Vying for this position are Martha Holton Dimick and Mary Moriarty.


Martha Holton Dimick is a retired judge and is running for Hennepin County Attorney to rebuild trust and restore effectiveness into the county attorney’s office. She served as the first Northside community prosecutor at Hennepin County and worked as the criminal deputy in the Minneapolis City Attorney’s Office, where she managed over 60 attorneys and staff. "I love my neighborhood in north Minneapolis and I have grown to love Hennepin County during this campaign," she said. "My top priority is redressing the increase in crime that we have seen since 2020, and restoring public safety for all who live and work here."
What do you propose to manage public safety and rising crime rates?
The research shows that when more public safety officers are on the streets – both police and alternative responders – we reduce both crime and eventually incarceration rates. As prosecutors, we can partner with cities to enforce consistent penalties for violent and repeat offenders, and ensure police misconduct results in discipline.
How do you view child protection and support cases?
Child protection is an important part of our office. There are well-known inequalities resulting from cultural barriers between the office and community members. We must continue working toward family reunification when it’s safe and appropriate, and continue lobbying for critical funding to ensure family resources are available and effective.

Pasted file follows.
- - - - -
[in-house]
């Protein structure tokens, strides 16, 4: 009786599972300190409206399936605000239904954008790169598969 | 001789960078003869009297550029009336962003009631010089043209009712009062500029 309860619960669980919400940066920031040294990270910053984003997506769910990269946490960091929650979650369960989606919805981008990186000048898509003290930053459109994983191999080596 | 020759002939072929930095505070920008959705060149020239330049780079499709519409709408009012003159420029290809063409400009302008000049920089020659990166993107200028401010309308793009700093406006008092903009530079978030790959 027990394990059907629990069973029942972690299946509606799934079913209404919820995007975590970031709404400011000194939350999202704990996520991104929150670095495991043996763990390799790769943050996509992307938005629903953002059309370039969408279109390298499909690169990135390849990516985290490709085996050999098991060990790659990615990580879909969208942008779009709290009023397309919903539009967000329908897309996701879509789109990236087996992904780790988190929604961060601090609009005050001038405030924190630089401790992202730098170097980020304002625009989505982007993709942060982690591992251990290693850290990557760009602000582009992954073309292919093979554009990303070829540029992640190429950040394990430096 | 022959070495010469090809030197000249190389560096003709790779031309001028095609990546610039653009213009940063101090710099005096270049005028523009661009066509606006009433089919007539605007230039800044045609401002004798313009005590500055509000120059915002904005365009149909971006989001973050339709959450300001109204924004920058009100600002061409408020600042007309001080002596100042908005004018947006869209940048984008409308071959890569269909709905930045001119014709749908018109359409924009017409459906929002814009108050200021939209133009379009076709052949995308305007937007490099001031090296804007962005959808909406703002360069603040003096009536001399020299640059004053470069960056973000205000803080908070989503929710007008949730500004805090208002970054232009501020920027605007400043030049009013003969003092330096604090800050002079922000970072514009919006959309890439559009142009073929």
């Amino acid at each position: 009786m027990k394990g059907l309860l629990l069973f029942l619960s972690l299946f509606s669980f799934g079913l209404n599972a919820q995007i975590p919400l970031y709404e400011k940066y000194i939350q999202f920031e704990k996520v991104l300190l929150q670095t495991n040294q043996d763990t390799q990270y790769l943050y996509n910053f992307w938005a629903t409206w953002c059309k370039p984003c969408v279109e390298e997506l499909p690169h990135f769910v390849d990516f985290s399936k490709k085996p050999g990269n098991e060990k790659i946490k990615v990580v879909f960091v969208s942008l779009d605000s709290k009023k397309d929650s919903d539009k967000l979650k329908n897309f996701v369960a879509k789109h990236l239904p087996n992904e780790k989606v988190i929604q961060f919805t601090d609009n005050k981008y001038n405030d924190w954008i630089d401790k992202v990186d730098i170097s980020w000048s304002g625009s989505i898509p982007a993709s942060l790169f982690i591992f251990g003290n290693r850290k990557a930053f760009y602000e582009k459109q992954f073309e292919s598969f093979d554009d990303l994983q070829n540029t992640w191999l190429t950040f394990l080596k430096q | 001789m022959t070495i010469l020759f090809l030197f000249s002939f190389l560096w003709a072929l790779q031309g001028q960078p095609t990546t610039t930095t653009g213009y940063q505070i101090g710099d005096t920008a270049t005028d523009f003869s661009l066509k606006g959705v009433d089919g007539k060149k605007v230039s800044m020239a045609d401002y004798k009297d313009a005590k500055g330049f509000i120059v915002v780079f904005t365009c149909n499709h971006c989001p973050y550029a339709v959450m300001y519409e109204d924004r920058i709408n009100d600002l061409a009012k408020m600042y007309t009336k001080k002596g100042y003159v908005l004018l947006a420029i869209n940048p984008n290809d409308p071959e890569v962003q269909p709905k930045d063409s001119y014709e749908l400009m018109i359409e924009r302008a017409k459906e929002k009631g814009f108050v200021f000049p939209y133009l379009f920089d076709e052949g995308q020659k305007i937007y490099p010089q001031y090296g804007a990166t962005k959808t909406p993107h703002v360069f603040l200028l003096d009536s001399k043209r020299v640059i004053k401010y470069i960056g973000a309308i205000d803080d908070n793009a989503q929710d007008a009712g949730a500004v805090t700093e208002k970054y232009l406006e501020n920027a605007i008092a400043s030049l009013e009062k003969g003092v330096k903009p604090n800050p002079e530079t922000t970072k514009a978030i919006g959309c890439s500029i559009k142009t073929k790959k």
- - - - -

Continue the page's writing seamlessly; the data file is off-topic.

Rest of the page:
How will you address the public’s changing opinions on criminal justice reform?
I believe public safety should take precedence over public opinion. Outdated policies like incarcerating low-level drug offenders do not make anyone safer. We must dedicate resources to bolstering alternatives to incarceration for low-level and first-time offenders because those alternatives work. My office will deal with everyone equally, compassionately, and with dignity.
How do you view the use of juvenile diversion and restorative justice programs?
We need rehabilitative programs that will treat juvenile offenders, but especially preventative programs that intervene before the first act of violence occurs. It makes no sense to punish kids for their entire lives for a mistake when they were young. Programs and personnel that treat children with mental health issues are sorely needed and will be an emphasis of my administration.
How will you address equity issues in prosecution?
Regaining trust in the community starts with prioritizing equity in prosecution and in hiring a diverse group of attorneys. Many people who come through the justice system have committed a serious crime and are a clear danger to society. Many are not. Prosecutors have discretion and need to apply it equitably for the system to be fair.


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